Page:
Surprisingly, Wikipedia founder and champion of open government Jimmy Wales spoke out against the bot. “There is belief from some of the community that it only provoked someone—some prankster in the office—to have an audience now for the pranks,” he said, “and actually encouraged them rather than discouraged them.”

There is, of course, one obvious limitation to all these Wikipedia-monitoring bots: Edits are traceable back only to an IP address, rather than an individual. At best you might be able to pinpoint a particular politician’s office; more likely you’ll just know it was someone in the building.

Luckily, Wikipedia is by no means the primary public platform through which the political debate is filtered. Twitter stands supreme as the entire world’s office watercooler, where politicians, trolls, journalists, activists, and everyone else rub shoulders uneasily together.

No matter how clever these bots become, how sophisticated their code, how ardently they monitor the digital record, they will always be limited.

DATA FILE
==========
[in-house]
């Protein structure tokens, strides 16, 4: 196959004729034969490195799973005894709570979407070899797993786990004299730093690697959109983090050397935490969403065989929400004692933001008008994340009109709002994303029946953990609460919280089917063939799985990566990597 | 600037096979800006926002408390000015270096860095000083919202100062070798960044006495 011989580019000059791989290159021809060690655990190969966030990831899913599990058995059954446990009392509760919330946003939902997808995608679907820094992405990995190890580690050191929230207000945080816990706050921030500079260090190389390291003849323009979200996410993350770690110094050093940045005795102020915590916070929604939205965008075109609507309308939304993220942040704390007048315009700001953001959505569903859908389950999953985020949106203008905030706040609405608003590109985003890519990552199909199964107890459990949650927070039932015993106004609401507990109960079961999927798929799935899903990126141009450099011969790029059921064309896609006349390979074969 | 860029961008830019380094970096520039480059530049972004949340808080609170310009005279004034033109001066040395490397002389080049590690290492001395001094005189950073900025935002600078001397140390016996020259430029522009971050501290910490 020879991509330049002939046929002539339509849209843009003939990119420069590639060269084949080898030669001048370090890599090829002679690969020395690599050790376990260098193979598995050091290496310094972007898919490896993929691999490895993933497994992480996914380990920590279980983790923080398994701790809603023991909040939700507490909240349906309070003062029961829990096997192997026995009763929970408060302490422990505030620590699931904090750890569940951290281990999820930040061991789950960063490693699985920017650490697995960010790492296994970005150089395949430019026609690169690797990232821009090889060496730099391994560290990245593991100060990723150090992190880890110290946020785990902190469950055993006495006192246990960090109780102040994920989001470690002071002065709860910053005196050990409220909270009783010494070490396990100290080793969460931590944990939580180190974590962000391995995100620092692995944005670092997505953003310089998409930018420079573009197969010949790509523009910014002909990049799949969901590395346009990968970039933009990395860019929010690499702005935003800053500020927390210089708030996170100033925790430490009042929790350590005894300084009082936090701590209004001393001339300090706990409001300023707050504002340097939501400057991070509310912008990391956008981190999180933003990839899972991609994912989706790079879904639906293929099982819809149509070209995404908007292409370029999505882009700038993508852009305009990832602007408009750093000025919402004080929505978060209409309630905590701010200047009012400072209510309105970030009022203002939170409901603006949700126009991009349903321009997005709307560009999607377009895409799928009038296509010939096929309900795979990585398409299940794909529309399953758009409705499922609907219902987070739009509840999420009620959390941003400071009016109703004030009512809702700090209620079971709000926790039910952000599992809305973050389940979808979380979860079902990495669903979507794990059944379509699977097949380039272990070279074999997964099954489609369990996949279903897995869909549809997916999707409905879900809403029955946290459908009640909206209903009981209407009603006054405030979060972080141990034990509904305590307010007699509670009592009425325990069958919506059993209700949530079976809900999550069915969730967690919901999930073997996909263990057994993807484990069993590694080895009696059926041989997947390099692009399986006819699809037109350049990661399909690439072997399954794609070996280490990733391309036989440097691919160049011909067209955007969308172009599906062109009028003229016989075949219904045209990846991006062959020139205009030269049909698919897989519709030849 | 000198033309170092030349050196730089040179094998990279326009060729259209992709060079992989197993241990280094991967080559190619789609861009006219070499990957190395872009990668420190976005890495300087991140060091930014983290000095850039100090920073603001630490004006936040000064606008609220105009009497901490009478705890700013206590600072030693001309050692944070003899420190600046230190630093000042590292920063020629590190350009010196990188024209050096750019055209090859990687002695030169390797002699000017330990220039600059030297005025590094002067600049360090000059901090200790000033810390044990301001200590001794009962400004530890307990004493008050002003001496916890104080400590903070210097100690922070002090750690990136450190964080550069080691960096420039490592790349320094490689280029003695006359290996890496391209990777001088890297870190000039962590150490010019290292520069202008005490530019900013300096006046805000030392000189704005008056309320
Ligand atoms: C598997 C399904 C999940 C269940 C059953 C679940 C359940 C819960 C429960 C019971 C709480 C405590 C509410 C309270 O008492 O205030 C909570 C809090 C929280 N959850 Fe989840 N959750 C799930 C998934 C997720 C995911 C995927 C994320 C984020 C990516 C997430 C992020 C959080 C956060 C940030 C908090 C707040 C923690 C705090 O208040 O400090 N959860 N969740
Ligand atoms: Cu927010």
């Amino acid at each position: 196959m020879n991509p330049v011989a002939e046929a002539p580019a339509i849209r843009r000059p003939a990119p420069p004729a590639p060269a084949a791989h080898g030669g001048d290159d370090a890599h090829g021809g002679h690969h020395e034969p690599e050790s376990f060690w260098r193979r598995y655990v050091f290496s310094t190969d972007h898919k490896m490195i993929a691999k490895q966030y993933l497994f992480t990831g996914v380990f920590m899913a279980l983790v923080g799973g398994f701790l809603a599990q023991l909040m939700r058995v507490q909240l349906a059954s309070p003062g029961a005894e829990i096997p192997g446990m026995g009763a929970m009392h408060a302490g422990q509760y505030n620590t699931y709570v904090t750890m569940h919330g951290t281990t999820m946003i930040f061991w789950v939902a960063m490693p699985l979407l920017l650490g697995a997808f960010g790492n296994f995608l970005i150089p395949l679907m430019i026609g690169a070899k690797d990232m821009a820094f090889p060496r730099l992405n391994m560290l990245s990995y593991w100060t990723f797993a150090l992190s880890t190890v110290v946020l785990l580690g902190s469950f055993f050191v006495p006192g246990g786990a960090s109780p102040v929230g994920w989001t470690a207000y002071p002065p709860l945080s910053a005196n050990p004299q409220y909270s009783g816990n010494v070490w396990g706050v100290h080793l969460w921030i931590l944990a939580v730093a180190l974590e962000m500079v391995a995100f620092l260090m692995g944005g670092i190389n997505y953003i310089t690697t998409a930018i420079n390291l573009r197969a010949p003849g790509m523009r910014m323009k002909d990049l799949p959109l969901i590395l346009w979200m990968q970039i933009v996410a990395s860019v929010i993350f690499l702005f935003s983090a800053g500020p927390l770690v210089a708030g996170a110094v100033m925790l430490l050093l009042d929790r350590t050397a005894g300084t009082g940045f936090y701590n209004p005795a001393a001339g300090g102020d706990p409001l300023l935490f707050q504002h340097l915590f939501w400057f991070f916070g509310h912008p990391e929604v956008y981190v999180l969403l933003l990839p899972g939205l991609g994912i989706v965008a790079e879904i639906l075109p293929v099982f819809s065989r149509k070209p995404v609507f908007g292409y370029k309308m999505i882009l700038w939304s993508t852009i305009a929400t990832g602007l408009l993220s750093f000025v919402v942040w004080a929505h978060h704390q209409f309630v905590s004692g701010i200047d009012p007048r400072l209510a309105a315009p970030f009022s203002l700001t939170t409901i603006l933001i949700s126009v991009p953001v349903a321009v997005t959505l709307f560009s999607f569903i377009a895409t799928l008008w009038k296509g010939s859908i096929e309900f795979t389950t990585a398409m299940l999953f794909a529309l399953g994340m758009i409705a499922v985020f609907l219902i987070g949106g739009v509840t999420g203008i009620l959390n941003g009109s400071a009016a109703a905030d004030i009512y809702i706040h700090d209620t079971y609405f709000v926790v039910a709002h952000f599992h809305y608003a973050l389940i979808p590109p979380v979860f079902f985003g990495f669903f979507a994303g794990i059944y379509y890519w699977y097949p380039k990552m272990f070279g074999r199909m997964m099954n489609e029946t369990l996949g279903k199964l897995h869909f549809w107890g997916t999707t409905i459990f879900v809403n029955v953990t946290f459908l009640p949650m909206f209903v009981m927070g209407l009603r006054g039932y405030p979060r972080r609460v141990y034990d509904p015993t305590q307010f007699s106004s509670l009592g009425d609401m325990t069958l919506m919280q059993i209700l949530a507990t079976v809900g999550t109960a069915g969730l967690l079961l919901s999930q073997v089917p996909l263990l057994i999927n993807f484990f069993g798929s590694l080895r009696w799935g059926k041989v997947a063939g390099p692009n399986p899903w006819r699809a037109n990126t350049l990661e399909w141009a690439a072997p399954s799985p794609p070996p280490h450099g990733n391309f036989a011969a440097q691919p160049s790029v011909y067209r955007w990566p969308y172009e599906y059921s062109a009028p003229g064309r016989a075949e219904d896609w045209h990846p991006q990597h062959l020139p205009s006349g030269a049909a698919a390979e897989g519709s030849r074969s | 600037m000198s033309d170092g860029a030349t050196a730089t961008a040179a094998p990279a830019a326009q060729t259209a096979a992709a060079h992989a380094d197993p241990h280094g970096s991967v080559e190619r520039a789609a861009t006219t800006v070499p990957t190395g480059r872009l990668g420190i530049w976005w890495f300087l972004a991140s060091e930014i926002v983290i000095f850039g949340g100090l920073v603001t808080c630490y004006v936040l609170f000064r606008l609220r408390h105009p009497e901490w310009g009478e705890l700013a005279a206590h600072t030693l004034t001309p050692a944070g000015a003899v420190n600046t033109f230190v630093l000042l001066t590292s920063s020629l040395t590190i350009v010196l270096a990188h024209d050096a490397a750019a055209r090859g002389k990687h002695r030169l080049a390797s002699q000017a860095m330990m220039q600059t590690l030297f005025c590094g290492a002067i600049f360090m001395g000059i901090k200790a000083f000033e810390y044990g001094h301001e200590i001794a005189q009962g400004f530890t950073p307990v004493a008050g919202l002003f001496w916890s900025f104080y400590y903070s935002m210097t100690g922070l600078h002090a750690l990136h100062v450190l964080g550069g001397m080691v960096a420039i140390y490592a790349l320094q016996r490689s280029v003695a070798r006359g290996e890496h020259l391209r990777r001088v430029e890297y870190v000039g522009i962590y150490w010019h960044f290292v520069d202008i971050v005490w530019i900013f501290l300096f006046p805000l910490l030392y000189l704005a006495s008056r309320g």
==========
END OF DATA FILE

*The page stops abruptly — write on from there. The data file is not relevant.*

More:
Enter Politwoops. Originally an initiative of a Danish nonprofit, the Open State Foundation, Politwoops trawls Twitter, keeping tabs on politicians by firing out alerts whenever one deletes a tweet. This could be because the tweets were only intended as temporary—or because the politicians in question made an inconvenient statement they hoped would disappear. But the Internet, of course, never forgets.

Politwoops is now available in dozens of countries and languages, from Turkey to the Vatican; Nicko Margolies heads up the American arm of the operation in concert with the Sunlight Foundation, which aims to “empower journalists and citizens to keep public officials accountable,” Margolies told The Kernel. The U.S. version of Politwoops has become a vital part of that since its launch in 2012, complimenting the Foundation’s existing suite of watchdog tools, which include press-release-rewrite trackers, campaign finance monitors and lobbyist registration trackers.

Politwoops U.S. has now logged more than 13,000 deleted tweets and hopes to be “a powerful tool in any modern watchdog’s toolbox,” Margolies said. “It allows you to see the full picture of a politicians’ public statements, rather than just the current version of their talking points.”